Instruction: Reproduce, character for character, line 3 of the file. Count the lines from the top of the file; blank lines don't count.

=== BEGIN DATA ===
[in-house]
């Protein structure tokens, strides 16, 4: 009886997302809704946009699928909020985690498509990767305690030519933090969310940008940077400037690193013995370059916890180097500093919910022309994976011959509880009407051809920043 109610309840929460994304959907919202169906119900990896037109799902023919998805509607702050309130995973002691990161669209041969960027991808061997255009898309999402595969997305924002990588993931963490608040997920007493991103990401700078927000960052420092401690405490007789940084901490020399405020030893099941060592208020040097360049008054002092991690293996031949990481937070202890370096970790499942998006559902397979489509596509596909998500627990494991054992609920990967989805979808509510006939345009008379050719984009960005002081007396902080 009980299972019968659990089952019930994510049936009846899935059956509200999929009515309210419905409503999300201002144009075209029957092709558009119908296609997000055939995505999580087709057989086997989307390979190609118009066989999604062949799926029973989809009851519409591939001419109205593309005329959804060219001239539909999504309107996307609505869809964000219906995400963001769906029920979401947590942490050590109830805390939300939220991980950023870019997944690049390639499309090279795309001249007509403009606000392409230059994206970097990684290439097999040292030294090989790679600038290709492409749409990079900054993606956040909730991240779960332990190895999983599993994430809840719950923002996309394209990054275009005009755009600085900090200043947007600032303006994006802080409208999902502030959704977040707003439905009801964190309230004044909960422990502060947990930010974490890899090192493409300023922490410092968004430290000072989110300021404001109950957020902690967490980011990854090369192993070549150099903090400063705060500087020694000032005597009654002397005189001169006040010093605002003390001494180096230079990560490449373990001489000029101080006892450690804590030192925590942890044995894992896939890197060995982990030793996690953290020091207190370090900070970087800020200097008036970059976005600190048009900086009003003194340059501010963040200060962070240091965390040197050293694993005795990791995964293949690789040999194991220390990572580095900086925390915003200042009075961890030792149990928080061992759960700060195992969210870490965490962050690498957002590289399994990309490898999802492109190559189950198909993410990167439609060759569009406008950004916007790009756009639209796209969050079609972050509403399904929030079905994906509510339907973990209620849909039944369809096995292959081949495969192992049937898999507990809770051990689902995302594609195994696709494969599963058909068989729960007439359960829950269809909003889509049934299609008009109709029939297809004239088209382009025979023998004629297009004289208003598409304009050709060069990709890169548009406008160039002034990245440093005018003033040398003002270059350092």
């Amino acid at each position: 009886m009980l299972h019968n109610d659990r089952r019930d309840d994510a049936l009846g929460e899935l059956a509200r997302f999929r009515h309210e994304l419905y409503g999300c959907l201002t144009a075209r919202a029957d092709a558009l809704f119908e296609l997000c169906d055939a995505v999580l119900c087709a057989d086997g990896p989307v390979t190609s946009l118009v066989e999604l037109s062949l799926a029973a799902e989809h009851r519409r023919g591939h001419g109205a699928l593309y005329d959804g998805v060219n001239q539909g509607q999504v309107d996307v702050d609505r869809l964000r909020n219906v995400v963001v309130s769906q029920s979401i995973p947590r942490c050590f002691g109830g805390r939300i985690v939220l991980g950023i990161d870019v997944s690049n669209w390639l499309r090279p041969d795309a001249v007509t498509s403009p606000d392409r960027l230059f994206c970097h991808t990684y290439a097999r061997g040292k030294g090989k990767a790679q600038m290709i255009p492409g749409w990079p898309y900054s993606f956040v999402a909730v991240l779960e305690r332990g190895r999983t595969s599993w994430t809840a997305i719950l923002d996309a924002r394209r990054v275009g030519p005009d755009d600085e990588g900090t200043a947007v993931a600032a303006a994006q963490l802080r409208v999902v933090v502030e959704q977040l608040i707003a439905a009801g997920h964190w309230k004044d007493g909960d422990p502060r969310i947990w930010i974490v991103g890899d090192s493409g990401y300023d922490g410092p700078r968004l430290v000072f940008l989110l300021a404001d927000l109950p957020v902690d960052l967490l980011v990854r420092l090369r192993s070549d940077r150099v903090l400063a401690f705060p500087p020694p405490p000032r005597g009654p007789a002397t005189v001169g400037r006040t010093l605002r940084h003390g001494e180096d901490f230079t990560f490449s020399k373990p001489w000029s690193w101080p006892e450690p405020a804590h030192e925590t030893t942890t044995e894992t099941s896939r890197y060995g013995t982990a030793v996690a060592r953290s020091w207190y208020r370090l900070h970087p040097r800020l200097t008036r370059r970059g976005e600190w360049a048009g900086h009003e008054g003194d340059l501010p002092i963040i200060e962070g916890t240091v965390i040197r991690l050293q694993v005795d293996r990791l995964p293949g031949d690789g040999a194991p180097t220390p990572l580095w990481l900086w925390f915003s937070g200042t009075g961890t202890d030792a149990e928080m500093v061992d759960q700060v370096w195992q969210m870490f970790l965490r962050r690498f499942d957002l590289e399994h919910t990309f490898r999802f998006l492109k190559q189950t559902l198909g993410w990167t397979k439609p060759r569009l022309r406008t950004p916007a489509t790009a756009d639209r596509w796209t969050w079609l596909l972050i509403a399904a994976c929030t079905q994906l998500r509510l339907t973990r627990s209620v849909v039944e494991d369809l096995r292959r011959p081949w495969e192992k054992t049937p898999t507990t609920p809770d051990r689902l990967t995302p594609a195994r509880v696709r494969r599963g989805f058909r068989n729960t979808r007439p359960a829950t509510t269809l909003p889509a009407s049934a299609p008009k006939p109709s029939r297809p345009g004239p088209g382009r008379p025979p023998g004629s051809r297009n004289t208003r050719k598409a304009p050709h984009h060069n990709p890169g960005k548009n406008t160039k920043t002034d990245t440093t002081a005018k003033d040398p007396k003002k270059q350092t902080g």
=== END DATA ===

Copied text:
């Amino acid at each position: 009886m009980l299972h019968n109610d659990r089952r019930d309840d994510a049936l009846g929460e899935l059956a509200r997302f999929r009515h309210e994304l419905y409503g999300c959907l201002t144009a075209r919202a029957d092709a558009l809704f119908e296609l997000c169906d055939a995505v999580l119900c087709a057989d086997g990896p989307v390979t190609s946009l118009v066989e999604l037109s062949l799926a029973a799902e989809h009851r519409r023919g591939h001419g109205a699928l593309y005329d959804g998805v060219n001239q539909g509607q999504v309107d996307v702050d609505r869809l964000r909020n219906v995400v963001v309130s769906q029920s979401i995973p947590r942490c050590f002691g109830g805390r939300i985690v939220l991980g950023i990161d870019v997944s690049n669209w390639l499309r090279p041969d795309a001249v007509t498509s403009p606000d392409r960027l230059f994206c970097h991808t990684y290439a097999r061997g040292k030294g090989k990767a790679q600038m290709i255009p492409g749409w990079p898309y900054s993606f956040v999402a909730v991240l779960e305690r332990g190895r999983t595969s599993w994430t809840a997305i719950l923002d996309a924002r394209r990054v275009g030519p005009d755009d600085e990588g900090t200043a947007v993931a600032a303006a994006q963490l802080r409208v999902v933090v502030e959704q977040l608040i707003a439905a009801g997920h964190w309230k004044d007493g909960d422990p502060r969310i947990w930010i974490v991103g890899d090192s493409g990401y300023d922490g410092p700078r968004l430290v000072f940008l989110l300021a404001d927000l109950p957020v902690d960052l967490l980011v990854r420092l090369r192993s070549d940077r150099v903090l400063a401690f705060p500087p020694p405490p000032r005597g009654p007789a002397t005189v001169g400037r006040t010093l605002r940084h003390g001494e180096d901490f230079t990560f490449s020399k373990p001489w000029s690193w101080p006892e450690p405020a804590h030192e925590t030893t942890t044995e894992t099941s896939r890197y060995g013995t982990a030793v996690a060592r953290s020091w207190y208020r370090l900070h970087p040097r800020l200097t008036r370059r970059g976005e600190w360049a048009g900086h009003e008054g003194d340059l501010p002092i963040i200060e962070g916890t240091v965390i040197r991690l050293q694993v005795d293996r990791l995964p293949g031949d690789g040999a194991p180097t220390p990572l580095w990481l900086w925390f915003s937070g200042t009075g961890t202890d030792a149990e928080m500093v061992d759960q700060v370096w195992q969210m870490f970790l965490r962050r690498f499942d957002l590289e399994h919910t990309f490898r999802f998006l492109k190559q189950t559902l198909g993410w990167t397979k439609p060759r569009l022309r406008t950004p916007a489509t790009a756009d639209r596509w796209t969050w079609l596909l972050i509403a399904a994976c929030t079905q994906l998500r509510l339907t973990r627990s209620v849909v039944e494991d369809l096995r292959r011959p081949w495969e192992k054992t049937p898999t507990t609920p809770d051990r689902l990967t995302p594609a195994r509880v696709r494969r599963g989805f058909r068989n729960t979808r007439p359960a829950t509510t269809l909003p889509a009407s049934a299609p008009k006939p109709s029939r297809p345009g004239p088209g382009r008379p025979p023998g004629s051809r297009n004289t208003r050719k598409a304009p050709h984009h060069n990709p890169g960005k548009n406008t160039k920043t002034d990245t440093t002081a005018k003033d040398p007396k003002k270059q350092t902080g």